2. If prices go up for the consumer, we will have a bigger incentive to reduce energy consumption. Surely this is also a good thing?


  • 7.
  • At 03:00 PM on 12 Mar 2008,
  • Paul wrote:

This is a refreshing change for an industry persecuted by the media and government alike.

Its good to see that British Gas would be least effected by these changes.

Did you know that around £7 out of every £10 spent on tackling fuel poverty comes from British Gas? That’s 70 per cent, and their market share is about 33 per cent.

That coupled with the permits for pollution which will affect British Gas less than the other main suppliers - as none of its power plants are on the infamous 'dirty thirty' list - this is nothing but good news.

This should produce a significant business advantage compared with current climates - time to get the shares.

  • 8.
  • At 03:48 PM on 12 Mar 2008,
  • matt marshall wrote:

What a fantastic stealth tax, the energy industry buys CO2 permits (I presume from the government), which darling knows full well will be passed on to the consumer. Additionally, squeezing the overall carbon targets for the UK, will then allow the government to auction off the savings against our koyoto target on the global CO2 market. Double whammy!

  • 9.
  • At 03:53 PM on 12 Mar 2008,
  • darren s wrote:

After seeing the budget,it was worked out that my family would be £98 pounds or so a year better off.However upon opening my new water bill this afternoon,£100 of that has already gone.The fact that other utilty bills have soared this year does not seem to have been taken into account.For this reason could someone please explain how I am to be better off.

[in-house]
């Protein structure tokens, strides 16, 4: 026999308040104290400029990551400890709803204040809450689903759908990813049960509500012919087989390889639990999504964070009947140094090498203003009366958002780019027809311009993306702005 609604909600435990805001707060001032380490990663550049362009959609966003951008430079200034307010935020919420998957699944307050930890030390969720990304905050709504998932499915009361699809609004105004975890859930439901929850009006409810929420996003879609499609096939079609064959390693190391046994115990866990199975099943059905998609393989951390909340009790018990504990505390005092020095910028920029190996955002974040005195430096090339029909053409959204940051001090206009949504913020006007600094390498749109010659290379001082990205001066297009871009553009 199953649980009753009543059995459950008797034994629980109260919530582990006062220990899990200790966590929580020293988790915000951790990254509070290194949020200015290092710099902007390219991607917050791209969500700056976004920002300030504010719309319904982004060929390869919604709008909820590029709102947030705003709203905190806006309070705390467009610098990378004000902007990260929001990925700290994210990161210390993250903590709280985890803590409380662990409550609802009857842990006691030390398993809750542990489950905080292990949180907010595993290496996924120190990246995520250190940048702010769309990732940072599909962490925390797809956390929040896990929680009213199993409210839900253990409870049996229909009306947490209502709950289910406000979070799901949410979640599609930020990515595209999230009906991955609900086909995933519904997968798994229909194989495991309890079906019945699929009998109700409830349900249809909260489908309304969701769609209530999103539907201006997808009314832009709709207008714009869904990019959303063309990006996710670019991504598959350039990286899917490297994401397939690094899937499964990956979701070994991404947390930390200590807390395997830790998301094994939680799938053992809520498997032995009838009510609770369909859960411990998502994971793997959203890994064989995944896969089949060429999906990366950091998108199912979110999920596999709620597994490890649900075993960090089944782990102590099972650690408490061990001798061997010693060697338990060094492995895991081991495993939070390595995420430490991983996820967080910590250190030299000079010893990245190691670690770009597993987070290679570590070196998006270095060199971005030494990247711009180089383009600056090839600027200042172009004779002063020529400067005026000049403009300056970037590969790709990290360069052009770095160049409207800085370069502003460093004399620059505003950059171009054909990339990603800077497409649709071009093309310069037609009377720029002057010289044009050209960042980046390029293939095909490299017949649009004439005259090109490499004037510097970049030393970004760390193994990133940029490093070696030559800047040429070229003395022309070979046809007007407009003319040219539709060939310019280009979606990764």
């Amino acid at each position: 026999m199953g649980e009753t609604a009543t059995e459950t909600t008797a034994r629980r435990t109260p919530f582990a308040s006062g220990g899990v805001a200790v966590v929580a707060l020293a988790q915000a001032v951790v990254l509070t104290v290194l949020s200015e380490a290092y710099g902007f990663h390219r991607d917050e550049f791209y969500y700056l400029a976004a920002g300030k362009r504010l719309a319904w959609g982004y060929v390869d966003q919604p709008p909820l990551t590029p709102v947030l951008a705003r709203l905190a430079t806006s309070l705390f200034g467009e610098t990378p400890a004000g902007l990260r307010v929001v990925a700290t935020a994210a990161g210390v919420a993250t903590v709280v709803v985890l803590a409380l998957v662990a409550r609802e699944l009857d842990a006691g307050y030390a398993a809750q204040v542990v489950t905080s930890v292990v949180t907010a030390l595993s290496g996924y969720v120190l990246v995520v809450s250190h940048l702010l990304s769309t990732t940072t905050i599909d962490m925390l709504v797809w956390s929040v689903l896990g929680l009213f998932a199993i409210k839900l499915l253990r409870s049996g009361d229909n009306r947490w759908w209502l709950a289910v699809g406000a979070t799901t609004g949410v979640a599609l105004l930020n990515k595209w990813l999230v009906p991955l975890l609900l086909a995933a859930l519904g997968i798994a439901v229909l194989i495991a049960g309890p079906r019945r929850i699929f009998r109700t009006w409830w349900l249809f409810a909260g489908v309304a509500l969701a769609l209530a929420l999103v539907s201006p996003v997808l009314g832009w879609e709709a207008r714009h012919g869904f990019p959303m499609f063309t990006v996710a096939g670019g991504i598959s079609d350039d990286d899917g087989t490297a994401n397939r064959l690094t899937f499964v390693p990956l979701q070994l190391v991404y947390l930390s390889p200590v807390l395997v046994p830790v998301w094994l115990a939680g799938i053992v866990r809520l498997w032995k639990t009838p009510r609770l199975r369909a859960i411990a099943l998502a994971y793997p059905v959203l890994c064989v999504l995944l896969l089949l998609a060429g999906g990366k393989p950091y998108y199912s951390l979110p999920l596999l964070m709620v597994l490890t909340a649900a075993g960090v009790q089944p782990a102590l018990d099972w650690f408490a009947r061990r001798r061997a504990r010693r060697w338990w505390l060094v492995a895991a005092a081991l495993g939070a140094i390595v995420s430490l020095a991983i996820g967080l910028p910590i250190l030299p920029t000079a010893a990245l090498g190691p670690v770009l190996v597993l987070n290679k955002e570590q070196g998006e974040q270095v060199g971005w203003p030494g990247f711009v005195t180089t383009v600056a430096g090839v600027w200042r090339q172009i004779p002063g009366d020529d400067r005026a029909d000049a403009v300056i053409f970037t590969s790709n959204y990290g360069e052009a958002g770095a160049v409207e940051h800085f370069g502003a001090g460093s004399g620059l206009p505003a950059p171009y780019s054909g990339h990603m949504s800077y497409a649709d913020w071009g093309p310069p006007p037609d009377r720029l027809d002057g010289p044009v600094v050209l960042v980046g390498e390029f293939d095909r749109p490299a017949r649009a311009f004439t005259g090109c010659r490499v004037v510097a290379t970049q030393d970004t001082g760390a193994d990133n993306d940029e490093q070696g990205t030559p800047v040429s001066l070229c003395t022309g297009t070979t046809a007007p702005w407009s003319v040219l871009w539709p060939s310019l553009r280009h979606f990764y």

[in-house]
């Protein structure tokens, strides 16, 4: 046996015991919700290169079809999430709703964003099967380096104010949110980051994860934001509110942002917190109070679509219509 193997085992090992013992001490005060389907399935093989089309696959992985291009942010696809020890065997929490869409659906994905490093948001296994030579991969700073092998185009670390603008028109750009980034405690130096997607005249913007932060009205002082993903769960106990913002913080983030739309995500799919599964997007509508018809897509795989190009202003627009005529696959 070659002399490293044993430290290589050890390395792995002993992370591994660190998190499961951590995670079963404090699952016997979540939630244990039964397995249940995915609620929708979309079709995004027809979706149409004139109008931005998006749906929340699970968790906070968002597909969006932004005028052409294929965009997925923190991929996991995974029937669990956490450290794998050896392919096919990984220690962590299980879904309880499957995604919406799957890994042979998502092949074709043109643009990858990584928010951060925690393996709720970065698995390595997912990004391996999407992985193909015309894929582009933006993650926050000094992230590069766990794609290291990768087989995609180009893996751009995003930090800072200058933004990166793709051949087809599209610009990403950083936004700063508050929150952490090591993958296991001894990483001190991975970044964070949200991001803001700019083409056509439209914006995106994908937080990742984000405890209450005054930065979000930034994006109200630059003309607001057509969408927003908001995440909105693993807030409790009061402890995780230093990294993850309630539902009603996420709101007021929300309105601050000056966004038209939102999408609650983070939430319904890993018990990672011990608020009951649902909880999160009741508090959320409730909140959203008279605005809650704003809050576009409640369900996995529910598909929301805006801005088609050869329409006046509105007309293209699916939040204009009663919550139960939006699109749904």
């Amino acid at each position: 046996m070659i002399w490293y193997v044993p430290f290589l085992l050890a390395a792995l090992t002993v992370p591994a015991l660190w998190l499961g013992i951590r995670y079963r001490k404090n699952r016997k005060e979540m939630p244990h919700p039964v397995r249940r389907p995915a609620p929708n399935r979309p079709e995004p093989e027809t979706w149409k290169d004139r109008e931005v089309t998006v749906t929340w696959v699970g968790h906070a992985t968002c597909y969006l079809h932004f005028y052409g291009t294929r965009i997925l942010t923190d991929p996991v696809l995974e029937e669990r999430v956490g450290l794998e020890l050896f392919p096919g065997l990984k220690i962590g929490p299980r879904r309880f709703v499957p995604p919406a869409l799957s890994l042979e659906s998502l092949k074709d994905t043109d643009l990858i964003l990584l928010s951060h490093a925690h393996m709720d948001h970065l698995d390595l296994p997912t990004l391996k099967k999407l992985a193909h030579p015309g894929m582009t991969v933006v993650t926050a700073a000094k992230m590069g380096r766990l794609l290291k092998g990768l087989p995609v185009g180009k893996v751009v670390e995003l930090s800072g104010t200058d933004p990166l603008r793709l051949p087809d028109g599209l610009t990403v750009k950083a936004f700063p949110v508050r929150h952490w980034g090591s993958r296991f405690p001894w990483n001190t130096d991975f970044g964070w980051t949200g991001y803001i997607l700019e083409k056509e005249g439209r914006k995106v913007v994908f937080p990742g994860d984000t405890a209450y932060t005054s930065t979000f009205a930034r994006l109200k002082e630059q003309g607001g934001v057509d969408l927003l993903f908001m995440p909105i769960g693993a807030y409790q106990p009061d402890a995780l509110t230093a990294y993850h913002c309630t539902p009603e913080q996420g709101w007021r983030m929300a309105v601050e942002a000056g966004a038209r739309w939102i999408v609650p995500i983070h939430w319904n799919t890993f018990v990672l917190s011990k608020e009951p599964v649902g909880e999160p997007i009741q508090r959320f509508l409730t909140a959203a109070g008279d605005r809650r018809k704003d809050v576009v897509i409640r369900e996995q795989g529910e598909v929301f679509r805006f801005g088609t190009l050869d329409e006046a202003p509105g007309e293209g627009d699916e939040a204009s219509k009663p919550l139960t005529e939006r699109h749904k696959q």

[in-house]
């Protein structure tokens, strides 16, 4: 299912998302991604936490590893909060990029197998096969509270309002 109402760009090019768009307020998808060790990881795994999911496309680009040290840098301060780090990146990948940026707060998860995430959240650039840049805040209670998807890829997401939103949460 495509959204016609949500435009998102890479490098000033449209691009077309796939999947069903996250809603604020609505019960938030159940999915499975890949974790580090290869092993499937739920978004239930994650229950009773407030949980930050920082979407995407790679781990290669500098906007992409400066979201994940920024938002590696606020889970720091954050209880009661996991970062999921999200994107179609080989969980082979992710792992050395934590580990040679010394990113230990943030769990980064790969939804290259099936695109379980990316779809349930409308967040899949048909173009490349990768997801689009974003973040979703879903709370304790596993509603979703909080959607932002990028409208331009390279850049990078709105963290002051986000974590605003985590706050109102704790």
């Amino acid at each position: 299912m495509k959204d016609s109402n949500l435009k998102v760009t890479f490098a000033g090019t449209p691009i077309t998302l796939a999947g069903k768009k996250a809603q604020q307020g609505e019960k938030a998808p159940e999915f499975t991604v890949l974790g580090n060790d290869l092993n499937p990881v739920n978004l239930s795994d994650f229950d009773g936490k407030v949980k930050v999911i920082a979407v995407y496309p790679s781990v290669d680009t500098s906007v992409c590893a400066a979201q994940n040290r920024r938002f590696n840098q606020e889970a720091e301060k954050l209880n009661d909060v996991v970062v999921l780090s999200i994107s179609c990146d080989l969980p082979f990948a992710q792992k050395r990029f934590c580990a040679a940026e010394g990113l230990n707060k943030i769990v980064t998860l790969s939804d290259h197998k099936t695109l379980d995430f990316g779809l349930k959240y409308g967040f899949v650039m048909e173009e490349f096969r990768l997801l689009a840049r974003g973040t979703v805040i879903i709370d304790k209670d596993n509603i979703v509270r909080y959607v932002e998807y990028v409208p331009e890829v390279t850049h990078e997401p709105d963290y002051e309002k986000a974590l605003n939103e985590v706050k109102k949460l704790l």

• 10.
  • At 04:07 PM on 12 Mar 2008,
  • Alistair Steel wrote:

All European electricity generators already include the cost of carbon permits in their prices even though they are given up to 90% of them free of charge. This carbon cost is also included in none CO2 emitting generation like nuclear and hydro. So domestic and industrial users alike pay highly inflated prices which bear little resemblance to the cost of generation. We're all being ripped off!
When auctioning of permits starts in 2013 all governments across Europe will raise huge revenues for their exchequers (at the expense of the generators)without the political fallout to be anticipated from other tax raising measures. We should start asking what this cash is going to be used for.

  • 11.
  • At 04:20 PM on 12 Mar 2008,
  • James wrote:

Interesting that it gets mentioned in the budget and the BBC thinks its news. Phase III of the EU ETS is an auction and always has been so everyone will have to bid for allowances for post 2012. Not news or related to the budget so the government can't really claim credit for that idea. It should incentivise power companies to build cleaner plant, if the government will let them.